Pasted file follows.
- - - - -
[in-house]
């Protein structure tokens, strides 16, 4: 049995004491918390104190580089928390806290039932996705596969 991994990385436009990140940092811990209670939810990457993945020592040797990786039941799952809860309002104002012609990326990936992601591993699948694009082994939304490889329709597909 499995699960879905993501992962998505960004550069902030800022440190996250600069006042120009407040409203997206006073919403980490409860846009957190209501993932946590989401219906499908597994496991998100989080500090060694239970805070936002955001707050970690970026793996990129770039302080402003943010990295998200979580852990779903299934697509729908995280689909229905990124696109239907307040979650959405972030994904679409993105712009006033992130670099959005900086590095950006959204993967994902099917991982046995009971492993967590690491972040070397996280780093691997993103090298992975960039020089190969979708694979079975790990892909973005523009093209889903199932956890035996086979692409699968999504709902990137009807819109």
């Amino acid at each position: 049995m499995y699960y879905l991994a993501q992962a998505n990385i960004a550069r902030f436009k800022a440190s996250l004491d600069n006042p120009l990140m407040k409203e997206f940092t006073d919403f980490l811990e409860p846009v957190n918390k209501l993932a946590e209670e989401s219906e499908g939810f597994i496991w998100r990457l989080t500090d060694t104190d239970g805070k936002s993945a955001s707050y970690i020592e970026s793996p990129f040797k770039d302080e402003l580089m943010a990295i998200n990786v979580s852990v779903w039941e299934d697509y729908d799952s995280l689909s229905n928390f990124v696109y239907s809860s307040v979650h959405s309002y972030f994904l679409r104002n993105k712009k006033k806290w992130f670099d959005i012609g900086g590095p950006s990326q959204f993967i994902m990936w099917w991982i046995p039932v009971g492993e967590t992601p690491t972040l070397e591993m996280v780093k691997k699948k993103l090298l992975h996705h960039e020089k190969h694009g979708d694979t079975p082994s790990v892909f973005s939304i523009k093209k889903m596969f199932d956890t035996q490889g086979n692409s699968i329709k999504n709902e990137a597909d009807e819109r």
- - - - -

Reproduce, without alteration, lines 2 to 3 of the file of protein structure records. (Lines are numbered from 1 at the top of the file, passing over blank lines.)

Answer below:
């Protein structure tokens, strides 16, 4: 049995004491918390104190580089928390806290039932996705596969 991994990385436009990140940092811990209670939810990457993945020592040797990786039941799952809860309002104002012609990326990936992601591993699948694009082994939304490889329709597909 499995699960879905993501992962998505960004550069902030800022440190996250600069006042120009407040409203997206006073919403980490409860846009957190209501993932946590989401219906499908597994496991998100989080500090060694239970805070936002955001707050970690970026793996990129770039302080402003943010990295998200979580852990779903299934697509729908995280689909229905990124696109239907307040979650959405972030994904679409993105712009006033992130670099959005900086590095950006959204993967994902099917991982046995009971492993967590690491972040070397996280780093691997993103090298992975960039020089190969979708694979079975790990892909973005523009093209889903199932956890035996086979692409699968999504709902990137009807819109």
């Amino acid at each position: 049995m499995y699960y879905l991994a993501q992962a998505n990385i960004a550069r902030f436009k800022a440190s996250l004491d600069n006042p120009l990140m407040k409203e997206f940092t006073d919403f980490l811990e409860p846009v957190n918390k209501l993932a946590e209670e989401s219906e499908g939810f597994i496991w998100r990457l989080t500090d060694t104190d239970g805070k936002s993945a955001s707050y970690i020592e970026s793996p990129f040797k770039d302080e402003l580089m943010a990295i998200n990786v979580s852990v779903w039941e299934d697509y729908d799952s995280l689909s229905n928390f990124v696109y239907s809860s307040v979650h959405s309002y972030f994904l679409r104002n993105k712009k006033k806290w992130f670099d959005i012609g900086g590095p950006s990326q959204f993967i994902m990936w099917w991982i046995p039932v009971g492993e967590t992601p690491t972040l070397e591993m996280v780093k691997k699948k993103l090298l992975h996705h960039e020089k190969h694009g979708d694979t079975p082994s790990v892909f973005s939304i523009k093209k889903m596969f199932d956890t035996q490889g086979n692409s699968i329709k999504n709902e990137a597909d009807e819109r």